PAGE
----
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What my dog has taught me about leadership

My wife was joking with me recently about how much our dog has taught me about leadership, from Twiglet's ability to coordinate her "team" to ensure that she gets her two daily walks, snuggles on the couch, and, of course, food regularly. I want to think we trained her, but I'm pretty sure she is leading us – the epitome of unassuming, everyday leadership.

As I reflected on this light conversation about Twiglet and leadership, I realised that Twiglet had taught me much about leadership. She has helped me understand one very essential leadership lesson; that everyone in leadership roles has to slow down, take time and space to look about, and go for a walk. If you asked any of the people I've worked with over the years if slowing down, being patient, and looking about were one of my strengths, I'm sure you'd receive a resounding no.

Reflecting on my behaviours, I can admit that I am/was a workaholic, who persisted (in what I'd like to think was a loveable manner), and is way more akin to the dog who won't leave the bone alone. I'd have an idea and then keep going. I believe I was tenacious. Except that wasn't the feedback, I received from colleagues. Instead, my focus on an idea led me to ignore comments from others and bury my head in doing rather than creating connections, ensuring my teams never fully understood the idea and why.

Twiglet helped me recognise this behaviour for what it was: manic, short-sighted tenacity. Twiglet, for example, when discovers a smell she can't get enough of and pursues it as if nothing else exists - cars, people, other dogs. In retrospect, I can see that my behaviour was not always conducive to building the high-performing team that I desired. By chasing a concept so hard, I discouraged people from becoming engaged and put a lot of pressure on myself to deliver, deliver, deliver.

You could fairly ask what I'm doing about this belated recognition brought on by my dog. The short answer is three things:

  1. I recognise that I can't run all the time: It's necessary to pause, look around, sniff, and make sure you grasp the lay of the land. Twiglet, in a nutshell, has helped me get perspective and calm down. A daily walk or two has helped me gain perspective on my work, step away from day-to-day activities, and contemplate. I always return feeling better and with a clearer view of what I've just done. I've begun to see this at work, where I'm attempting to apply perspective to e-mails and deadlines. Rather than running at all of them, I've tried to slow down my answer and plan more realistic deadlines. I've discovered that when I do this right, the individuals I work with feel less pressure, enjoy working with me more, and prefer having reasonable deadlines over my excessively ambitious ones.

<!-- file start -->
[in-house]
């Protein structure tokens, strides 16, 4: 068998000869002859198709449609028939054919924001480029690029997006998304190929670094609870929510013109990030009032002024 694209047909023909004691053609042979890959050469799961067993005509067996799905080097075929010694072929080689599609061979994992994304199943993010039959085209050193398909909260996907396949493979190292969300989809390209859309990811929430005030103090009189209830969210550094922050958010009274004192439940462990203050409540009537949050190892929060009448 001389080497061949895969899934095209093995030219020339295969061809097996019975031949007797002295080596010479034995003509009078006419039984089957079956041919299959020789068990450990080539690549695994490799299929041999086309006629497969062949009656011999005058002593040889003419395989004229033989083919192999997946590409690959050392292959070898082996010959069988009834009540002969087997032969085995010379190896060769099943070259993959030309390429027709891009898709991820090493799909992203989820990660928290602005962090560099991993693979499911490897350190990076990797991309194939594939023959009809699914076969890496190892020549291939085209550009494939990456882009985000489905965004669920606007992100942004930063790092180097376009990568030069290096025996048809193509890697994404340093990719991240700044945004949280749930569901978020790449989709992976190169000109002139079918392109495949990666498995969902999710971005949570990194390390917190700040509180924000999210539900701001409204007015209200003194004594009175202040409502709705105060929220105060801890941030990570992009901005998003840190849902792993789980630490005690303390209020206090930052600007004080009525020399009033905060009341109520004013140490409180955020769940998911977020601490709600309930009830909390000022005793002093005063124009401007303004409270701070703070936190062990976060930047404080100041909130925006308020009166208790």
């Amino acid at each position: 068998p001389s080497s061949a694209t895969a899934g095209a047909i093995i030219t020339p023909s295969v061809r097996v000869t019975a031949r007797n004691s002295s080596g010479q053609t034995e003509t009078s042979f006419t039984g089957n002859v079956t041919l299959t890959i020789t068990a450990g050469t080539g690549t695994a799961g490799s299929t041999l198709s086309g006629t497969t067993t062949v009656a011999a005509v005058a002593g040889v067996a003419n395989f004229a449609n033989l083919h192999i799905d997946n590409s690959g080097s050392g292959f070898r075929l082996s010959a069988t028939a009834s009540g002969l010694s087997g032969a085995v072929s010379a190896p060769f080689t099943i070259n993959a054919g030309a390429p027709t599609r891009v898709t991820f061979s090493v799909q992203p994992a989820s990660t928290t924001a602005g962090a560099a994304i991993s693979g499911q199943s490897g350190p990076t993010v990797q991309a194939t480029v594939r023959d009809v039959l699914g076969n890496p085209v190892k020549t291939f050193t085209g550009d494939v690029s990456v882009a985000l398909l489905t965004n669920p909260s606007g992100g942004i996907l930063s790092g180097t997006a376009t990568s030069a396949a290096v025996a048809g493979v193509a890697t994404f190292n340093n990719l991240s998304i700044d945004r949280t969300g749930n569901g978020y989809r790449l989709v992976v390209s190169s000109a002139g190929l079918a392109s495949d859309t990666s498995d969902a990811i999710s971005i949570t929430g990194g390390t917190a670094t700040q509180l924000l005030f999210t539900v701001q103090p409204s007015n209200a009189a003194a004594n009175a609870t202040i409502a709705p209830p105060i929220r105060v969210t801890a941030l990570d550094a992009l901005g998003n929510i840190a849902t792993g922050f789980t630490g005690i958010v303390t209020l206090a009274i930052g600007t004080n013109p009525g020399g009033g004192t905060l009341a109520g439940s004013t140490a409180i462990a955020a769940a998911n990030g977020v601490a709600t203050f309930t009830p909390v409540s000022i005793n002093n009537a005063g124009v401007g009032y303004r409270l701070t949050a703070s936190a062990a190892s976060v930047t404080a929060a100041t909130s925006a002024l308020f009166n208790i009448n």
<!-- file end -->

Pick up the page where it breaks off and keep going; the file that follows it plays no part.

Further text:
2. I'm learning when to run: recognising the need to slow down doesn't mean that Twiglet isn't tenacious or doesn't know when to chase a squirrel or make a point (every day for 30 minutes just before her walk). She understands that leading entails knowing what is critical to focus your team on and when to step on the gas. Sometimes you have to charge ahead and go the additional mile. However, this is not always the case. By taking the time to ponder and analyse your priorities, you will become more adept at determining when to run and when to stretch out deadlines.

  3. Just because you've gone this route before doesn't imply it's the same: Twiglet constantly seems to discover a new smell on our walks, regardless of how many times we've walked that way. It started me thinking about how, despite taking the same route every day, the world is constantly changing. The difficulty is in noticing. Recognising that just because you've been this way before doesn't mean it'll be the same again. Many leaders fall into this trap. We could all learn from the Twiglets and spend a little more time noticing, even if we've done something hundreds of times before.

I can't say I've mastered the Twiglet method of leadership - I still haven't got the afternoon sleep, and I revert to old habits at times. I'm improving at applying the three lessons and taking my time in leadership contexts. Fortunately for me, while I type this, I have an amazing leadership model at my feet who will undoubtedly keep me on course. But, first, a walk.


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